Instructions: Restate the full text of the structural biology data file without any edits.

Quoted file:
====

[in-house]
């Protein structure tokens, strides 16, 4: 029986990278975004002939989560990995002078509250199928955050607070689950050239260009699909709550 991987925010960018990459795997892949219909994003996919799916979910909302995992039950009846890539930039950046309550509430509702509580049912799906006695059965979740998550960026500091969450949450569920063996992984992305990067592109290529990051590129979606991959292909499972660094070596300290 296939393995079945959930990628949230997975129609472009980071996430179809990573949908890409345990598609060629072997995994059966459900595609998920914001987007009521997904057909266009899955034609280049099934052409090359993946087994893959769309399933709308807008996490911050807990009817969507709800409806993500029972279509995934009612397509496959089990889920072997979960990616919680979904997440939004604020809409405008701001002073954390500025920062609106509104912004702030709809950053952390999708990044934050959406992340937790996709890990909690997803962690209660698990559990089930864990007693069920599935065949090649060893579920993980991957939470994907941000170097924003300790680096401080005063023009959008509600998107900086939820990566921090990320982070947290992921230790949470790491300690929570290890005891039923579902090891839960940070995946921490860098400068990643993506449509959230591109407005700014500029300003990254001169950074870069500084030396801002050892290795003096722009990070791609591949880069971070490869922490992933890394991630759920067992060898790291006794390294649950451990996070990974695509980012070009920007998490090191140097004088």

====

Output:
[in-house]
């Protein structure tokens, strides 16, 4: 029986990278975004002939989560990995002078509250199928955050607070689950050239260009699909709550 991987925010960018990459795997892949219909994003996919799916979910909302995992039950009846890539930039950046309550509430509702509580049912799906006695059965979740998550960026500091969450949450569920063996992984992305990067592109290529990051590129979606991959292909499972660094070596300290 296939393995079945959930990628949230997975129609472009980071996430179809990573949908890409345990598609060629072997995994059966459900595609998920914001987007009521997904057909266009899955034609280049099934052409090359993946087994893959769309399933709308807008996490911050807990009817969507709800409806993500029972279509995934009612397509496959089990889920072997979960990616919680979904997440939004604020809409405008701001002073954390500025920062609106509104912004702030709809950053952390999708990044934050959406992340937790996709890990909690997803962690209660698990559990089930864990007693069920599935065949090649060893579920993980991957939470994907941000170097924003300790680096401080005063023009959008509600998107900086939820990566921090990320982070947290992921230790949470790491300690929570290890005891039923579902090891839960940070995946921490860098400068990643993506449509959230591109407005700014500029300003990254001169950074870069500084030396801002050892290795003096722009990070791609591949880069971070490869922490992933890394991630759920067992060898790291006794390294649950451990996070990974695509980012070009920007998490090191140097004088």